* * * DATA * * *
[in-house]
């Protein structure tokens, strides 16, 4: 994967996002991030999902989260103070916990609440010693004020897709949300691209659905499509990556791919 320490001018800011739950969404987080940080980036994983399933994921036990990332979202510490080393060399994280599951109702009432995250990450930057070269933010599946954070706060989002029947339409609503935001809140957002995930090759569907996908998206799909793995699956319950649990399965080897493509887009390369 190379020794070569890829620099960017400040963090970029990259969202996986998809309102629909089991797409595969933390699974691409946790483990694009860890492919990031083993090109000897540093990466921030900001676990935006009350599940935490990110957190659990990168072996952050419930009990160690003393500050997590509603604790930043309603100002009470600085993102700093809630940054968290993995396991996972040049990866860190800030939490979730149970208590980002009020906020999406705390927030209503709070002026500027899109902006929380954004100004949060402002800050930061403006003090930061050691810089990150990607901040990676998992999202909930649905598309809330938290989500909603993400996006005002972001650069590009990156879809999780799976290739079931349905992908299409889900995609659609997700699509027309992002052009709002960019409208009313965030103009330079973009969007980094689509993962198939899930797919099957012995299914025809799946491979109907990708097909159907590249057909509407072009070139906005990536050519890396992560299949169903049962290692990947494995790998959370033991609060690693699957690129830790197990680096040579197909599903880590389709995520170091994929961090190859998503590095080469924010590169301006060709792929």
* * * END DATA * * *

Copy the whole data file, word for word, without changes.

[in-house]
């Protein structure tokens, strides 16, 4: 994967996002991030999902989260103070916990609440010693004020897709949300691209659905499509990556791919 320490001018800011739950969404987080940080980036994983399933994921036990990332979202510490080393060399994280599951109702009432995250990450930057070269933010599946954070706060989002029947339409609503935001809140957002995930090759569907996908998206799909793995699956319950649990399965080897493509887009390369 190379020794070569890829620099960017400040963090970029990259969202996986998809309102629909089991797409595969933390699974691409946790483990694009860890492919990031083993090109000897540093990466921030900001676990935006009350599940935490990110957190659990990168072996952050419930009990160690003393500050997590509603604790930043309603100002009470600085993102700093809630940054968290993995396991996972040049990866860190800030939490979730149970208590980002009020906020999406705390927030209503709070002026500027899109902006929380954004100004949060402002800050930061403006003090930061050691810089990150990607901040990676998992999202909930649905598309809330938290989500909603993400996006005002972001650069590009990156879809999780799976290739079931349905992908299409889900995609659609997700699509027309992002052009709002960019409208009313965030103009330079973009969007980094689509993962198939899930797919099957012995299914025809799946491979109907990708097909159907590249057909509407072009070139906005990536050519890396992560299949169903049962290692990947494995790998959370033991609060690693699957690129830790197990680096040579197909599903880590389709995520170091994929961090190859998503590095080469924010590169301006060709792929």